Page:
Health

Maryland Wife Wins Fight to Bring Critically Ill Husband Back From China

Kevin Scriber II does not have coronavirus, but was diagnosed with autoimmune disorders

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A Prince George's County man is back in the U.S. after his wife was able to secure a medical flight to bring him home from China.

Kevin Scriber II was teaching in China when he became severely ill. According to his wife, Naliyah Kaya, his colleagues found him partially paralyzed in his apartment.

He was rushed to the hospital, where he became fully paralyzed and fell into a coma. Scriber was diagnosed with two overlapping autoimmune disorders, Kaya said.

Kaya got an expedited visa and flew to China to be with her husband, but she wanted him to come back to the U.S. for treatment, citing communication issues with doctors in China. She said Kaiser Permanente denied her request and told her that her husband was receiving adequate care in China.

“Kaiser has put me in the position of leaving my husband, who is unable to move much of his body, speak or open his eyes beyond a few seconds, alone in a country with his passport (and a visa expiring in June) and no way of receiving or paying for his daily necessities and with doctors who find it difficult to communicate with him and will not be able to have me sign the necessary documents in a timely manner for further treatment to occur,” Kaya wrote in a change.org petition.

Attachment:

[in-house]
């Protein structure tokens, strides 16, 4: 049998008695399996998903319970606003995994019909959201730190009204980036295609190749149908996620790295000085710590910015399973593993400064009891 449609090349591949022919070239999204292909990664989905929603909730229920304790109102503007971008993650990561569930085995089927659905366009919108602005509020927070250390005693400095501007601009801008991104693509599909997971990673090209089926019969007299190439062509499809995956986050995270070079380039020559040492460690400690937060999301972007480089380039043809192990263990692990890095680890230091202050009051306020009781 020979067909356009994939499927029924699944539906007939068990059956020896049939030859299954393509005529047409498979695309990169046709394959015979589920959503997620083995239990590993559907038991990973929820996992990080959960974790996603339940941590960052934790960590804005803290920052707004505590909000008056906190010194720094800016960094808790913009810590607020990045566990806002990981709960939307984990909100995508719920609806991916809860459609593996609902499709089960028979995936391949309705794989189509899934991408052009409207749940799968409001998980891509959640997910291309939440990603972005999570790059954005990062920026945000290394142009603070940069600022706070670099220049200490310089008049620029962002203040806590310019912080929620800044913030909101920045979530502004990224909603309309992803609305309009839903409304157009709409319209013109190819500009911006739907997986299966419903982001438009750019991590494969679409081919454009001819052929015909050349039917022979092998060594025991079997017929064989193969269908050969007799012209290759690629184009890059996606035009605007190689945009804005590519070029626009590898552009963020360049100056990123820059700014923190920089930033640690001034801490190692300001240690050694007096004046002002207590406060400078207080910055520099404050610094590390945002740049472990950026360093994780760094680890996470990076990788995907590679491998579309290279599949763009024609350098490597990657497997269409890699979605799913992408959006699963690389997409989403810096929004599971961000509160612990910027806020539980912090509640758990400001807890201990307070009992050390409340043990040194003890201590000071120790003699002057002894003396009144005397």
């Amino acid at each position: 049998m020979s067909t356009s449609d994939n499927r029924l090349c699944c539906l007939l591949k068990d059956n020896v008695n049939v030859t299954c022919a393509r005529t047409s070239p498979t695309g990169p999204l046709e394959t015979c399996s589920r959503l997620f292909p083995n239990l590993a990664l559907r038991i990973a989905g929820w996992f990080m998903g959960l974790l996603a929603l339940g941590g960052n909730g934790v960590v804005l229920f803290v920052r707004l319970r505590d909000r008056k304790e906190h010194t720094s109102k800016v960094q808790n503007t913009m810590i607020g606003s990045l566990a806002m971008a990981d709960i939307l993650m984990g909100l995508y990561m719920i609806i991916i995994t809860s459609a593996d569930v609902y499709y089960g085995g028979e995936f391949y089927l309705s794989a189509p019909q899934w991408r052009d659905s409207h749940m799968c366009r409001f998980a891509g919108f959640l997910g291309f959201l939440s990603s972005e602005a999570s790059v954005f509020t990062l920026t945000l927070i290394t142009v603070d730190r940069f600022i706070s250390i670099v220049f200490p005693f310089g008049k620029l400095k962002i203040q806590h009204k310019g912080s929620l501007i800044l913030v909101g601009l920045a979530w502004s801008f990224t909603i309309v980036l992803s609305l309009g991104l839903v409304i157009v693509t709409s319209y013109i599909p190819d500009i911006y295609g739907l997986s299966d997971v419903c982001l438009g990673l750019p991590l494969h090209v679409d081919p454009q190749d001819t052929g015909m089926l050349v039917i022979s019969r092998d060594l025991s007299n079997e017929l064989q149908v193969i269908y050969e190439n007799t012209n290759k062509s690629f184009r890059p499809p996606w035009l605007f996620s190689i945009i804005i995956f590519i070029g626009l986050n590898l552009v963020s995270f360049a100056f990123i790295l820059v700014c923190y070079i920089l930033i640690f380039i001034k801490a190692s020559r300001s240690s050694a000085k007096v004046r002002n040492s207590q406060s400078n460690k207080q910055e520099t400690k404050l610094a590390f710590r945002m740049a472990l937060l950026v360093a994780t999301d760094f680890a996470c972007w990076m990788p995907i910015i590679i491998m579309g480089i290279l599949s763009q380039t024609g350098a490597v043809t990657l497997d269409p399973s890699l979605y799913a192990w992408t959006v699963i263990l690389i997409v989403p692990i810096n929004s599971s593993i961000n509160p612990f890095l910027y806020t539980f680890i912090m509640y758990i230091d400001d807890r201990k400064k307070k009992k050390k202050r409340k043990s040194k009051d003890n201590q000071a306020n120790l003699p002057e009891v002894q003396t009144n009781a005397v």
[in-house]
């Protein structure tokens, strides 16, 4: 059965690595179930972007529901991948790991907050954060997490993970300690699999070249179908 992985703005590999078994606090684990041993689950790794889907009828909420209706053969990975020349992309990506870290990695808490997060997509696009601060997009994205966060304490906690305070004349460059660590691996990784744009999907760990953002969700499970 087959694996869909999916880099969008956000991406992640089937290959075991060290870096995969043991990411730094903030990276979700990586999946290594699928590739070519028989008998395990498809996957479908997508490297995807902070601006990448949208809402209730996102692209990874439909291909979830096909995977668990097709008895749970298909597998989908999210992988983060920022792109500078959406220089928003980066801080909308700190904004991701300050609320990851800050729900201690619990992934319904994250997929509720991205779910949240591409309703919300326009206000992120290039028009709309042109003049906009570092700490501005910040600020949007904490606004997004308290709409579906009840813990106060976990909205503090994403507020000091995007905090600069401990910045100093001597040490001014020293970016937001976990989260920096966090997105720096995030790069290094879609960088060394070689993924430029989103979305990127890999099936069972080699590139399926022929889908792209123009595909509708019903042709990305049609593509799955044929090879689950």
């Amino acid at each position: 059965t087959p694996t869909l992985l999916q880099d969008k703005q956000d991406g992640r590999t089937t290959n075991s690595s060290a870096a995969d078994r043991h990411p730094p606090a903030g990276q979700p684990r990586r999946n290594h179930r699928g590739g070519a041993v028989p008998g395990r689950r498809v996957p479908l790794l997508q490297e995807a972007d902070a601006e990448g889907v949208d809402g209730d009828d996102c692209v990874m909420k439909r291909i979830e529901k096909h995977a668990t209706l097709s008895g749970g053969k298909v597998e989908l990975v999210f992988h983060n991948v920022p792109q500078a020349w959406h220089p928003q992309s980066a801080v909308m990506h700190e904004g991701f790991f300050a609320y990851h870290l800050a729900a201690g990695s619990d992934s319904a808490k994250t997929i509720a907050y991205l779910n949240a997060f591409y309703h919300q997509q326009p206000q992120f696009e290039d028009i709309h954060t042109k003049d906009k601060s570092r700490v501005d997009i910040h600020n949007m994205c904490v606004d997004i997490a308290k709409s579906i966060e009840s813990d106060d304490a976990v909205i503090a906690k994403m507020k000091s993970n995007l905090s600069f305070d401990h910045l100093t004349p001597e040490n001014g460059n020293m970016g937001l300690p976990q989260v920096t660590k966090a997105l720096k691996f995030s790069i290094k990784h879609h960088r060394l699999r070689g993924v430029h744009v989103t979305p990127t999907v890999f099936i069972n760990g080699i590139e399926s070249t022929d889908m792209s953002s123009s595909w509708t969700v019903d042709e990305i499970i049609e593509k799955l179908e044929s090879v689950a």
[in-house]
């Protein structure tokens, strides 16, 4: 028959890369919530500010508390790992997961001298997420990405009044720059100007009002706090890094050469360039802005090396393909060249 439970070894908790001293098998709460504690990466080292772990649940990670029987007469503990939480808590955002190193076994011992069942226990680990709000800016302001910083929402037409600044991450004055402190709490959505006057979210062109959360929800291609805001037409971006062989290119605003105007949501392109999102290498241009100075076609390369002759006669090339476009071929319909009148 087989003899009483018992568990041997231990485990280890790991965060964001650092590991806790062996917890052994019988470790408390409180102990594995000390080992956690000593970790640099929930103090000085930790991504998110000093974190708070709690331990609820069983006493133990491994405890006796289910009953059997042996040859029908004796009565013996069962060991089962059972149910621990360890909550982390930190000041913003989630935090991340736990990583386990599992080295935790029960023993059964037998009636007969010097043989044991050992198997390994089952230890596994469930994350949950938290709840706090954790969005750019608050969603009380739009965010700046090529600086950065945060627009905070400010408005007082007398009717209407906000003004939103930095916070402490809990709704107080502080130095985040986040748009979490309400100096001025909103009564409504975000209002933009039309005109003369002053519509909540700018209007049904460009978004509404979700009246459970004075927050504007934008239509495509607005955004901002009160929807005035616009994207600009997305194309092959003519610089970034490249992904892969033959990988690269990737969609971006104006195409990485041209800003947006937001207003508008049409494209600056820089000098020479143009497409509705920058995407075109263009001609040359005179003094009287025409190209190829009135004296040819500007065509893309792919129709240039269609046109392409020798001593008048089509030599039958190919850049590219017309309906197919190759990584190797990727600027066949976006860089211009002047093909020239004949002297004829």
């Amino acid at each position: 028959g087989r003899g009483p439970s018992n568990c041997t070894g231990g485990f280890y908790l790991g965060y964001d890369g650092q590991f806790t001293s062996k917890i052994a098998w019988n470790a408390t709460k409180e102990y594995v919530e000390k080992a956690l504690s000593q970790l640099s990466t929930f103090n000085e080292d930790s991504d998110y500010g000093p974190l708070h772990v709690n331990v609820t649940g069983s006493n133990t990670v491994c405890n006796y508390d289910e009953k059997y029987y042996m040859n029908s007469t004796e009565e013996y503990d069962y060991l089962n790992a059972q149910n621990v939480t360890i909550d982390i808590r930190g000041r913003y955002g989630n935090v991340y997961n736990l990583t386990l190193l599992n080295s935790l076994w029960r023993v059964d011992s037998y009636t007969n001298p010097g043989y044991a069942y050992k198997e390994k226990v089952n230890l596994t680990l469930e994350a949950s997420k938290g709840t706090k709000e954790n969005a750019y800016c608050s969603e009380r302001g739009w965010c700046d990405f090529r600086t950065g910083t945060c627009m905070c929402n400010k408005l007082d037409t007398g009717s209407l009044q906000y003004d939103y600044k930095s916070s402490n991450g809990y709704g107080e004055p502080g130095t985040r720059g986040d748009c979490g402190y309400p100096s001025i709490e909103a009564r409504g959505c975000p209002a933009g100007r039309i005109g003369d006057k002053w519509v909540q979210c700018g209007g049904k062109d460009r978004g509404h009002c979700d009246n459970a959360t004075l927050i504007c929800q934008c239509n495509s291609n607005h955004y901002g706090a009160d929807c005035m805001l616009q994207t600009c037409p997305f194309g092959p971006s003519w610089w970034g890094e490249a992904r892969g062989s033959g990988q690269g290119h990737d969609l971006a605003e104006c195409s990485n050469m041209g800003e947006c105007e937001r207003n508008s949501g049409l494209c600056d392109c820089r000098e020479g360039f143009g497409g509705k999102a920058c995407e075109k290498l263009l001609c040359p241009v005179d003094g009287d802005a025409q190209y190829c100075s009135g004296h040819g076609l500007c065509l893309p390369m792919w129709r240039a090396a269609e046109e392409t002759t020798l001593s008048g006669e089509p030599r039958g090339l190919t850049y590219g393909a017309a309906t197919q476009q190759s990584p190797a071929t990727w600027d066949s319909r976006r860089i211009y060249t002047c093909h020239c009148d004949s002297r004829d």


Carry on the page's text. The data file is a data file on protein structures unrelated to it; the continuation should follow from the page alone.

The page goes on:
Kaya claimed victory on Wednesday after Kaiser reversed its decision. The couple has since flown back to the U.S.

“I want to express my deepest gratitude to Kaiser Permanente for reversing their decision and getting us safely home,” Kaya wrote in an update. “It took multiple countries and states assisting us in various ways (China, Canada, Japan, Alaska and Maryland) as well as all of the international petition and donation supporters working collectively to transport us back and we will be forever grateful to all involved.”

Scriber is still in the ICU at a local hospital, but his wife said he's showing signs of improvement.

He's facing six to 12 months of recovery.

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